A few minutes after my son was born, I held him in my arms I looked up at my beloved and didn't have the words to express what I was feeling. He made me a mother.
It was a year before he'd be diagnosed with a vision disorder that caused delays. It would be another two before his sister would join us and bring a surprise inside her body that she would share with her brother.
Motherhood was an adjustment, as I'm sure you know. I'd like to think I'd handled it pretty well in those early days, before a time I call The Fog, when we'd learn about a life-threatening chronic illness. Two years before I became a mother I'd begun freelancing, anticipating staying home with a baby and worked nearly full-time until he was born. I'd nursed exclusively, he was a good sleeper (undiagnosed kidney disease anyone?) and I felt competent. We did okay, the two of us.
Fast forward a couple of years and we had two sick kids with multiple special needs to take care of that resulted in an unbelievable amount of appointments for the next year because blood pressure stabilization and up to 13 (yes, thirteen) therapy visits a week.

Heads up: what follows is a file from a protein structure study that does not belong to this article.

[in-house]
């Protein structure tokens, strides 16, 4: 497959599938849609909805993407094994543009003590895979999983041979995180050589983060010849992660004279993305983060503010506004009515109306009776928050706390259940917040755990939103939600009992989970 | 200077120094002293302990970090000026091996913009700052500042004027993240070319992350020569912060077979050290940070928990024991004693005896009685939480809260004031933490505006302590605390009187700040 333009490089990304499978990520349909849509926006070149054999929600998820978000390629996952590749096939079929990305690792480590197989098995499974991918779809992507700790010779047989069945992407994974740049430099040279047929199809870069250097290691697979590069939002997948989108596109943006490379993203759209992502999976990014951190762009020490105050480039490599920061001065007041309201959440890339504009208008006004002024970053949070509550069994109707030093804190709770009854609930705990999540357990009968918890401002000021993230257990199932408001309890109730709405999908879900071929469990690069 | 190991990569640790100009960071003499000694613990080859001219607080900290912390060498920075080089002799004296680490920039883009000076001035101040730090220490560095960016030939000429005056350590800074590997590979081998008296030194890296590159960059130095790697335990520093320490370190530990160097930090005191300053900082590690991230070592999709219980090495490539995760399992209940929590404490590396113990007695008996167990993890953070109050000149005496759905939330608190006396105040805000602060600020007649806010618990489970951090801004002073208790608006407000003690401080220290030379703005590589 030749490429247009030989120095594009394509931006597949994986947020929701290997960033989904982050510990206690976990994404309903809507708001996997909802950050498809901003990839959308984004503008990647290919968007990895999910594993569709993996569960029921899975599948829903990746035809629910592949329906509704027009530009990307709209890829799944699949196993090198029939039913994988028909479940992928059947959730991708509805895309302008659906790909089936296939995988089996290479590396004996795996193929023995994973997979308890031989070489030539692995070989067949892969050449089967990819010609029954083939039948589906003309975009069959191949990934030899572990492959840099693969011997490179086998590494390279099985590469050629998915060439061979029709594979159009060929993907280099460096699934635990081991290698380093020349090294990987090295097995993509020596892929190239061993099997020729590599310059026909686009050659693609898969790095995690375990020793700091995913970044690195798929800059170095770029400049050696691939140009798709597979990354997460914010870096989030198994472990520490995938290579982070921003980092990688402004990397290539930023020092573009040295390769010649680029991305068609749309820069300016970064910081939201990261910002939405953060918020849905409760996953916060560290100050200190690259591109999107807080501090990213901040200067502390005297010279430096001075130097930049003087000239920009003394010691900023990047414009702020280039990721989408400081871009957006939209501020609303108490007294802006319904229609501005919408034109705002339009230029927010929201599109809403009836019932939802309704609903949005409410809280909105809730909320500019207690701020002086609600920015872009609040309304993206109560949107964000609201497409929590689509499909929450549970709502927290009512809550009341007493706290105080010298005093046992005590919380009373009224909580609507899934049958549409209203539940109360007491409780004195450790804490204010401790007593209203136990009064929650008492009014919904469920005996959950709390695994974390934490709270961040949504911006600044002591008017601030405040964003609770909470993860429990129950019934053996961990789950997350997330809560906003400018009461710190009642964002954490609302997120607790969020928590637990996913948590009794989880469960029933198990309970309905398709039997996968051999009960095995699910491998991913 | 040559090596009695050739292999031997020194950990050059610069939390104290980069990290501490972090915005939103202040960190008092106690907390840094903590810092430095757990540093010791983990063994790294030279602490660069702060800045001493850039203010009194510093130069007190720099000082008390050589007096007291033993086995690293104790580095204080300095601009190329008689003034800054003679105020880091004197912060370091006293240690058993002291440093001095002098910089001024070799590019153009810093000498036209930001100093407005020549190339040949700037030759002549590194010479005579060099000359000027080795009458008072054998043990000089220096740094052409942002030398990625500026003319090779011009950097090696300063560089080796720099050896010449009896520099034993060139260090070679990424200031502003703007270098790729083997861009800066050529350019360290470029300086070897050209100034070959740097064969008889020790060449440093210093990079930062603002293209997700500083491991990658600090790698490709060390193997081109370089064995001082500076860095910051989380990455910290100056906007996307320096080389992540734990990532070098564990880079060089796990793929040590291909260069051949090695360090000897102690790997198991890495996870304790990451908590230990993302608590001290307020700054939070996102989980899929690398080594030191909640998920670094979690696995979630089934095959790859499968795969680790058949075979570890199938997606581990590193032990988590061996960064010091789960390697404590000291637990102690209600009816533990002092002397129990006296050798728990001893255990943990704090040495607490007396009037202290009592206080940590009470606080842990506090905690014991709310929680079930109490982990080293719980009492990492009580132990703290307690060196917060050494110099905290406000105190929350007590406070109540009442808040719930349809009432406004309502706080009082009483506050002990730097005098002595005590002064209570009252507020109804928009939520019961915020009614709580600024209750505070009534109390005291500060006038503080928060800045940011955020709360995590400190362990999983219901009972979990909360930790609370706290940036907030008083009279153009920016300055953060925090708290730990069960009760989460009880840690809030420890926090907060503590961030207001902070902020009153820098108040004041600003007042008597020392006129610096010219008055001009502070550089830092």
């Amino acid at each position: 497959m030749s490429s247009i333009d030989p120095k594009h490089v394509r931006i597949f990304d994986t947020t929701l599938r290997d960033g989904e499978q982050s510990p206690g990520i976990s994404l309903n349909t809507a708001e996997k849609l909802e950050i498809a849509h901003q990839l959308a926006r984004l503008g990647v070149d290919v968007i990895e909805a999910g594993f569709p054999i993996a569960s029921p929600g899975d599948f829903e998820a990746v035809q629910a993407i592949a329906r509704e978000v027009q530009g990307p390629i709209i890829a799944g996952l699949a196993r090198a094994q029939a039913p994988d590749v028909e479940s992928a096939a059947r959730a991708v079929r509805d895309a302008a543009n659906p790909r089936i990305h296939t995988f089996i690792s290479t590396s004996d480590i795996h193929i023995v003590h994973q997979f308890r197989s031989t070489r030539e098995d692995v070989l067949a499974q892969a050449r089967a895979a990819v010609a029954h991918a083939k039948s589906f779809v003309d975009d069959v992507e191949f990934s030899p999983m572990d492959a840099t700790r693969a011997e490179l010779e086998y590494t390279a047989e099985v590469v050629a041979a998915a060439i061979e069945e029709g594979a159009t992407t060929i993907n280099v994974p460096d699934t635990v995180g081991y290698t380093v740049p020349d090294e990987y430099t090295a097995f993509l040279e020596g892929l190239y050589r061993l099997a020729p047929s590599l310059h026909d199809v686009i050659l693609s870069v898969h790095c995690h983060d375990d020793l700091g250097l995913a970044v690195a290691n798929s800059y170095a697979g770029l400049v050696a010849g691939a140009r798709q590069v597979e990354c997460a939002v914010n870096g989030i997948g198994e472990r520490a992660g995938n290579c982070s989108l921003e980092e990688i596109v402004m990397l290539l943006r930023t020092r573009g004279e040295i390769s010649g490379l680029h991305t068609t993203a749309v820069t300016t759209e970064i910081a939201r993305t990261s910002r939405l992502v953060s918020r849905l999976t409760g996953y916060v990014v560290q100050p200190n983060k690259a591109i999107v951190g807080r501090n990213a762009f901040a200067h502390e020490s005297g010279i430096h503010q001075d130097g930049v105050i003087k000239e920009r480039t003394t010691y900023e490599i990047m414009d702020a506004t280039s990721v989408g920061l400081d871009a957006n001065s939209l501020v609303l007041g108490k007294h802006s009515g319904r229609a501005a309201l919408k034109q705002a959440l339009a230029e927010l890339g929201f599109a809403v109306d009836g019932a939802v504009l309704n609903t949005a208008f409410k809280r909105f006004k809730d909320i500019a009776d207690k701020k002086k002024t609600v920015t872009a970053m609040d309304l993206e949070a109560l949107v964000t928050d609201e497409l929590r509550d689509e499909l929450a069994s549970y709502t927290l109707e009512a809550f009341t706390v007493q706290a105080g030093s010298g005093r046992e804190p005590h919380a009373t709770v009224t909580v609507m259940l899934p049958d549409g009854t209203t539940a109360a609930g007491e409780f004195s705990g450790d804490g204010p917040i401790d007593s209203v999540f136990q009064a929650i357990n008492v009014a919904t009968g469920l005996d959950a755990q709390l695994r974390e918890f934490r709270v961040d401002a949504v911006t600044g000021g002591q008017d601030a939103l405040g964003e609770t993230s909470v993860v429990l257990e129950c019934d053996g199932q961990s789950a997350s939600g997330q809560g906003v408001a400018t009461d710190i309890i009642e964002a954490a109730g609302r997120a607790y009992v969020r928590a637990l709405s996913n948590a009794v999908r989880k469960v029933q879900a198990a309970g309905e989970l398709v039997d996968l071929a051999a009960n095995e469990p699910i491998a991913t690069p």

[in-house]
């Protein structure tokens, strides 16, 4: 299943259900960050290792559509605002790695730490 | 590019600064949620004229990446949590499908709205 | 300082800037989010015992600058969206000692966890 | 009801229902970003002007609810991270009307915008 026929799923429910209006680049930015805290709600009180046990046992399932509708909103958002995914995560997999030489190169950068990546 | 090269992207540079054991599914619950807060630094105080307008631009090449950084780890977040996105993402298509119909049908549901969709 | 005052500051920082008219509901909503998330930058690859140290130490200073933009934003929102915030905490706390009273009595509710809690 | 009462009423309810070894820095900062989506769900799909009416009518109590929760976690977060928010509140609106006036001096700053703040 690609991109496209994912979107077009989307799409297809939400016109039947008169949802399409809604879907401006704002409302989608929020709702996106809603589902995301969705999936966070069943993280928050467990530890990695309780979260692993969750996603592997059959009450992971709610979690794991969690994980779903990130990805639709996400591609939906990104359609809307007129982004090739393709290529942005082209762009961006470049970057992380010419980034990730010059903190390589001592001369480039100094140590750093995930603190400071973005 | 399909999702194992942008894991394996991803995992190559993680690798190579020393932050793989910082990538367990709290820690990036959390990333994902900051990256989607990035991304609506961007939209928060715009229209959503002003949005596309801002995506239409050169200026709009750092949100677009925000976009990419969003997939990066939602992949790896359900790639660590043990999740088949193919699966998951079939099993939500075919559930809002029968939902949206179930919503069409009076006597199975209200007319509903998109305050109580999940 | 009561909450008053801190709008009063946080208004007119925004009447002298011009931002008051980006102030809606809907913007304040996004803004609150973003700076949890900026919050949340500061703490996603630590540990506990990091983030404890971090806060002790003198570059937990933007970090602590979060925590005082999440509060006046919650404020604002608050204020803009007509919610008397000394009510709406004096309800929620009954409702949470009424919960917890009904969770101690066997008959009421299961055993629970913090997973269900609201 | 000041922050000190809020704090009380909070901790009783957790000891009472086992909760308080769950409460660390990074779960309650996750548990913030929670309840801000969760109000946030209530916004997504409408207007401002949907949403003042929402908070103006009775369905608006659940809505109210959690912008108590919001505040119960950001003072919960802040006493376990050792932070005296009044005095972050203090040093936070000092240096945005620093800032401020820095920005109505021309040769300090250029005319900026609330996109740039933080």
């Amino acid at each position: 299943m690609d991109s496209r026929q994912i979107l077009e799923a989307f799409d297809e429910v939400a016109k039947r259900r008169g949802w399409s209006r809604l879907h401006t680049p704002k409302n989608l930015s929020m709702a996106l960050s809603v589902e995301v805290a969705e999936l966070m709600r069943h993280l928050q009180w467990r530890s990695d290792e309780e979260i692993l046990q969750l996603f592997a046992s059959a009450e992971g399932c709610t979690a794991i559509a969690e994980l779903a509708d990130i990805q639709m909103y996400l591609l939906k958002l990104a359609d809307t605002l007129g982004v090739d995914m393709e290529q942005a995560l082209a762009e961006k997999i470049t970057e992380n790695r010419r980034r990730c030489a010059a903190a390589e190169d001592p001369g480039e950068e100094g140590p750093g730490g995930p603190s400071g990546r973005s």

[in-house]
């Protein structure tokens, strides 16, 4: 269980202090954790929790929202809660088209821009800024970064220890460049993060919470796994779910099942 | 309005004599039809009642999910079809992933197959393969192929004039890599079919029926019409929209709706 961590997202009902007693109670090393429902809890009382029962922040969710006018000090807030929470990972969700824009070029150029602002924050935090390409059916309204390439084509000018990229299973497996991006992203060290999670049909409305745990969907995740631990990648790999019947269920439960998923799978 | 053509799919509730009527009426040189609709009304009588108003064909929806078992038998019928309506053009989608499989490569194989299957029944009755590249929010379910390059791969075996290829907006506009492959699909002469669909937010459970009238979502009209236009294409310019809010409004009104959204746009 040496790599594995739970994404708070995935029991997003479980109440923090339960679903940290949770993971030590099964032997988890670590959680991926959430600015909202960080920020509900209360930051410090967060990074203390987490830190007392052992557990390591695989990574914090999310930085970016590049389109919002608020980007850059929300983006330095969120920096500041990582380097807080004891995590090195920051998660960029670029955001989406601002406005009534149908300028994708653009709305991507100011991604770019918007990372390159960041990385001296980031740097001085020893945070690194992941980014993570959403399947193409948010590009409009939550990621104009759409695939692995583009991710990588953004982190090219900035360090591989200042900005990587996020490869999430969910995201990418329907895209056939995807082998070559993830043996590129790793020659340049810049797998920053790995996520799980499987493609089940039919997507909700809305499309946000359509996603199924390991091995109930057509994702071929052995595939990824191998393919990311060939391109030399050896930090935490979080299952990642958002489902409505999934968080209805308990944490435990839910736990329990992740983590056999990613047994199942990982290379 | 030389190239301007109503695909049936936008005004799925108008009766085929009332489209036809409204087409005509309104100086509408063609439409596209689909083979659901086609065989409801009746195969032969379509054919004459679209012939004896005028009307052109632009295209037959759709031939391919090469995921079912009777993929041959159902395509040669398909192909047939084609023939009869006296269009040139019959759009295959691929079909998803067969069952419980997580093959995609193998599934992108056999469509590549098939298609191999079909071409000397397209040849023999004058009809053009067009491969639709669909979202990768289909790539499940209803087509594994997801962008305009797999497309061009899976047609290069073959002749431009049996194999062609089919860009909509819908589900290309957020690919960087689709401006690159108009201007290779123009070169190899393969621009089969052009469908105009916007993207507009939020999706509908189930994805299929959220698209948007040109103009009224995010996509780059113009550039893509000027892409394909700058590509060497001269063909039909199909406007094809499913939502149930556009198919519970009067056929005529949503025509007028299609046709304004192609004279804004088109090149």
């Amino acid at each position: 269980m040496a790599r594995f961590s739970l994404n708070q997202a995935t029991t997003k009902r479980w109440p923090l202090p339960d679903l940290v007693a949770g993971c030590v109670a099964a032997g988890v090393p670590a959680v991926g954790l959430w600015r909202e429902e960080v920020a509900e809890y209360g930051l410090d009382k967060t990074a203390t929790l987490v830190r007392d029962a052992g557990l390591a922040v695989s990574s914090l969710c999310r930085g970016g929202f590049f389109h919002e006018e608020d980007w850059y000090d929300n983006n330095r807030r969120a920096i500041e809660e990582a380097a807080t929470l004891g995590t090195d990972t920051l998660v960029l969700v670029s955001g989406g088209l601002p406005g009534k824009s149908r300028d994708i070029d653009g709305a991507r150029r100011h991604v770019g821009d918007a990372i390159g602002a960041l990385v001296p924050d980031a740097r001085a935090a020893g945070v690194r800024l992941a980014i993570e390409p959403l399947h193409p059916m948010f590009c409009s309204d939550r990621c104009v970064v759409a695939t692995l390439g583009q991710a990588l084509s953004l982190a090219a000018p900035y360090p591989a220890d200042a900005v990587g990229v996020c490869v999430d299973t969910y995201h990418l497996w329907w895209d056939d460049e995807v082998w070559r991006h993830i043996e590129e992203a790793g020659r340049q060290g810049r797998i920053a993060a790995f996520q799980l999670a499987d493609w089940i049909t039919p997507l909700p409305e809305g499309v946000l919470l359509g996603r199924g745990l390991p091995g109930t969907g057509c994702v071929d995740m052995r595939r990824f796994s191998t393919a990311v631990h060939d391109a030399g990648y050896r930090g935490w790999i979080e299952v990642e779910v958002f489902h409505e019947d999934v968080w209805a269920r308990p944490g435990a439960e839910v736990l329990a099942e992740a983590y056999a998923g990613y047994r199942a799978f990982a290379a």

It was a terrible time of adjustment for me but as I just put one foot in front of another a transformation happened. As I was caring for them and their complicated needs I started to change.
I became an advocate.
A caregiver, tear wiper.
I became a story teller, a schedule keeper.
A comforter and soul protector.
I became a researcher and juggler. A medical aide and fighter.
Pill dispenser. A shot giver.
A volunteer, a speaker.
I became fearless and fearful.
I became a better daughter, sister, mother. A better friend.
I became more grateful.
I became a better person.
I became the mother I am today.
- - - - - - - - - - - - - - -Julia Roberts recently shut down her personal blog Kidneys and Eyes after 9 years and focuses all of her blogging time on a community she co-founded, Support for Special Needs. She loves long walks on the beach, Diet Coke, and naps. Married to Julian for nearly 20 years, they laugh at their life a lot.